Matthew Gatrel, a resident of St. Charles, Illinois, has been sentenced to two years in prison for violating the Computer Fraud and Abuse Act (CFAA). The 33-year-old was convicted of running a “DDoS for hire” business, a malicious operation wherein customers could order powerful distributed denial-of-service (DDoS) attacks on any website for a fee.
Such large-scale DDoS attacks are capable of crippling a website for a prolonged amount of time time, costing webmasters and businesses lots of money in lost revenue over time.
Gatrel carried out his DDoS for hire operations using multiple services, the first of which is downthem[.]org along with ampnode[.]com.
On Downthem, he sold subscriptions to customers who wish to launch DDoS attacks on a regular basis, while on Ampnode he claimed to provide “bulletproof” server hosting that has a special configuration to mask DDoS attacks along with providing lists of vulnerable attack amplifiers capable of launching multiple attacks on unsuspecting victims.
Both services were said to receive thousands of customers, who collectively launched more than 200,000 DDoS attacks.
After admitting to officials that he did in fact run these services, and turning in an array of incriminating evidence along the way, Gatrel chose to take the case to trial anyway. His co-defendant, a man named Juan “Severon” Martinez from Pasadena, California, did not. He pleaded guilty to the offense just before Gatrel’s trial began.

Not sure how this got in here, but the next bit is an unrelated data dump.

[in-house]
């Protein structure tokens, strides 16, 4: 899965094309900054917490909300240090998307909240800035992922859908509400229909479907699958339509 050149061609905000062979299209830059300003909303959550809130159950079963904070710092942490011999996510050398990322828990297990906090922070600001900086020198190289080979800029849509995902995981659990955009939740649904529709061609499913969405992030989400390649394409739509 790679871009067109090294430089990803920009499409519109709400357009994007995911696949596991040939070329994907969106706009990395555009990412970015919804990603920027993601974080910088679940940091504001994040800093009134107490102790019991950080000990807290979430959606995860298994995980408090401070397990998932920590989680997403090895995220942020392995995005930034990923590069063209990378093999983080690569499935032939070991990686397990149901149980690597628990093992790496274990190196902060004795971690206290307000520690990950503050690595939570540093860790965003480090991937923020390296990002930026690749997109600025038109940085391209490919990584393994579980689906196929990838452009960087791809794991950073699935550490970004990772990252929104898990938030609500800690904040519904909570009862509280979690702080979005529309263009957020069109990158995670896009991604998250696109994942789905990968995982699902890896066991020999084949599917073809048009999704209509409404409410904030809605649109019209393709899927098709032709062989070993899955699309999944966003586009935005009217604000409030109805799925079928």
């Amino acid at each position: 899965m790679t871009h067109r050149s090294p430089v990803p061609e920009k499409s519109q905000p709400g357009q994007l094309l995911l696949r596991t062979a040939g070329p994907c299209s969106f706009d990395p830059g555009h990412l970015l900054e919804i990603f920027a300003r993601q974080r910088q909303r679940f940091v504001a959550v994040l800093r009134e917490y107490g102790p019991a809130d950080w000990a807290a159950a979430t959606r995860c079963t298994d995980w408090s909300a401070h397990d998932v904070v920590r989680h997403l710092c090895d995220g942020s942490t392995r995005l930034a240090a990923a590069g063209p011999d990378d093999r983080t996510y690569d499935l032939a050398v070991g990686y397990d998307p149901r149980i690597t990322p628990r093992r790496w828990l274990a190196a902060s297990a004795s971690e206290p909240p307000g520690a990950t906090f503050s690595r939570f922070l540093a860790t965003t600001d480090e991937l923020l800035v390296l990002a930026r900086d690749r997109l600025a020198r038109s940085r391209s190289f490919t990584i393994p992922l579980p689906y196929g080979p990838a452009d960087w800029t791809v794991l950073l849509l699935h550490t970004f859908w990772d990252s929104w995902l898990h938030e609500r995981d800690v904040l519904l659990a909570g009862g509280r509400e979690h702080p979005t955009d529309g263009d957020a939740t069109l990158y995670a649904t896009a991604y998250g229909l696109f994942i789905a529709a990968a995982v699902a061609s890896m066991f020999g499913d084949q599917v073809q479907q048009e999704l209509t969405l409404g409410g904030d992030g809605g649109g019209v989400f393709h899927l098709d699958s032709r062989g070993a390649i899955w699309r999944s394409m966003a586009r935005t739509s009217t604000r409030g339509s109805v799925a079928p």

The trial lasted nine days in the Central District of California and ended with Matthew Gatrel being sentenced to two years in prison having been successfully convicted on all three counts of conspiracy to commit wire fraud, conspiracy to commit unauthorized impairment of a protected computer, and another charge of conspiracy to commit authorized impairment of a protected computer.
The most popular, and arguably the most devastating method of attack that these booters or “stressers” utilize is called a “reflective amplification attack”, where a variety of unmanaged/mismanaged Domain Name Servers are leveraged to carry out large traffic requests with the objective of making a website crash due to the traffic surge from these mismanaged sources.
Both the United States and the United Kingdom have been cracking down on DDoS attacks for a while now, with the United Kingdom running constant ads to educate citizens on the illegal nature of such booter services.
The Getrel and Martinez cases were the latest episodes in a crackdown effort between the FBI and other law enforcement agencies that began as early as 2018. More than 15 different booter service domains were seized in the early stages, and many continue to go down, all to varying sentences when found guilty.